Machine Learning

Machine Learning

Can machines be our Friends, when we serve Data for Breakfast.

As an e-commerce company, we aim to use computers to our advantage to serve our customer’s best interest. Because of this, we closely monitor all developments in the technology scene. Some of the most promising developments at the moment are found in the field of Artificial Intelligence. With “Machine Learning” at the peak of inflated expectations in 2016, it seems that everybody in the tech industry is excited about computers solving our problems and making predictions that are closer to the truth than humans could ever make.

We are no exception at Helloprint. The data in our organization is fuel for our growth. We monitor the activity in our stores in real-time so that we can act quickly upon problems. We use the data of our customer service department in order to make improve the user experience on our website. We use algorithms to provide our customers with the best deals available. In brief, we try to use the data we obtain to provide our customers with an even better user experience. The promise of Machine Learning, therefore, grabbed our attention and after some tests, we believe that we can use these techniques to help our customers even more. We must make the important side note, however, that it’s not a bed of roses. Computers are becoming “smart” and can solve problems, but they still need humans to prevent them from doing stupid things. Take for instance the case of Target: They use Machine Learning techniques to predict buying behavior and accidentally predicted (truthfully) that a teenager was pregnant in the US. Or Google Flu Trends which predicted more than double the amount of diseases than the Center for Disease and Control in America, causing an alarm of an outbreak that simply wasn’t there.

Nonetheless, if we learn from these lessons, Machine Learning techniques can live up to their potential. For instance, we have successfully completed the first tests for our recommender engine, where we can provide our customers with personalized recommendations based on the products that they have shown interest in. Moreover, we use Machine Learning to predict when customers will become inactive. This helps us to understand where we need to improve our services even more to satisfy our customers’ needs.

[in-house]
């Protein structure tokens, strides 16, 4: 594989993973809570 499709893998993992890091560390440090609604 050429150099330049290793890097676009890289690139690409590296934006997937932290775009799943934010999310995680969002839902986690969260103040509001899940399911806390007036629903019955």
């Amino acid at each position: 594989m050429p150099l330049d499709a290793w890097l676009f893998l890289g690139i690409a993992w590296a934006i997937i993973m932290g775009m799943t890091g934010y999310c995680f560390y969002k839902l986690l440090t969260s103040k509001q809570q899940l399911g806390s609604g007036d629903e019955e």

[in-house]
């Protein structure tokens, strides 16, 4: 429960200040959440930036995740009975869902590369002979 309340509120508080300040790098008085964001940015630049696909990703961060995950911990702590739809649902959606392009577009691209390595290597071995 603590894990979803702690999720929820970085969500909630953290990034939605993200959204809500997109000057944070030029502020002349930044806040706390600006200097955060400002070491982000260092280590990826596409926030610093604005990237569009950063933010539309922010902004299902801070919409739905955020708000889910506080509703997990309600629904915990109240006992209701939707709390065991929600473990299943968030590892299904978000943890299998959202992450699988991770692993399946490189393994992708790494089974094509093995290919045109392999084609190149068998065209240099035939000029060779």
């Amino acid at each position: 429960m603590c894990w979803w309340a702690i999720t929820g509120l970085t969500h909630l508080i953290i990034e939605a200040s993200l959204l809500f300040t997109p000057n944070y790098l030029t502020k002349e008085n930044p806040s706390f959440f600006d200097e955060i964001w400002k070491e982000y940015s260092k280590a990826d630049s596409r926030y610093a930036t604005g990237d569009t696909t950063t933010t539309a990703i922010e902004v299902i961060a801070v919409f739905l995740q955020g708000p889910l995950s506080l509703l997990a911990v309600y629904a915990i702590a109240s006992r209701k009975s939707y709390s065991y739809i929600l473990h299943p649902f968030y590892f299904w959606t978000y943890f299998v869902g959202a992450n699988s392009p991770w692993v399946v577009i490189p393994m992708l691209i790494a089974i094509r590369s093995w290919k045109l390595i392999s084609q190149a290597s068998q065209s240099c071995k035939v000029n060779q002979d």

How can we prevent, however, that we will run into the same problems as Target and Google? Well, first of all, we need to avoid a black-box approach as much as possible. This implies that the technique needs to be understandable for everybody who works with it (at least on a high level). If we cannot achieve this, we are almost certain that people will use the method in a wrong way somewhere in the future. Secondly, we need feedback loops that are constantly monitored. The techniques need to be calibrated regularly to avoid overfitting. If the output does not make any sense or does not provide benefits for our customers; the model needs to change. Finally, we must not forget that sometimes less is more. Even though Machine Learning techniques are fancy and have a huge potential, we should only use them for jobs that we simply cannot do as humans. If a smart and easy solution solves the problem almost as well as the powerful Machine Learning technique, we might want to stick to it.

We believe that these three lessons are important to keep in mind. All in all, we want to use Machine Learning to improve our business. There are risks involved and only if one is aware of them, we can reach the full potential of the techniques. We hope that our prudence will eventually lead to more customer satisfaction and a healthier business.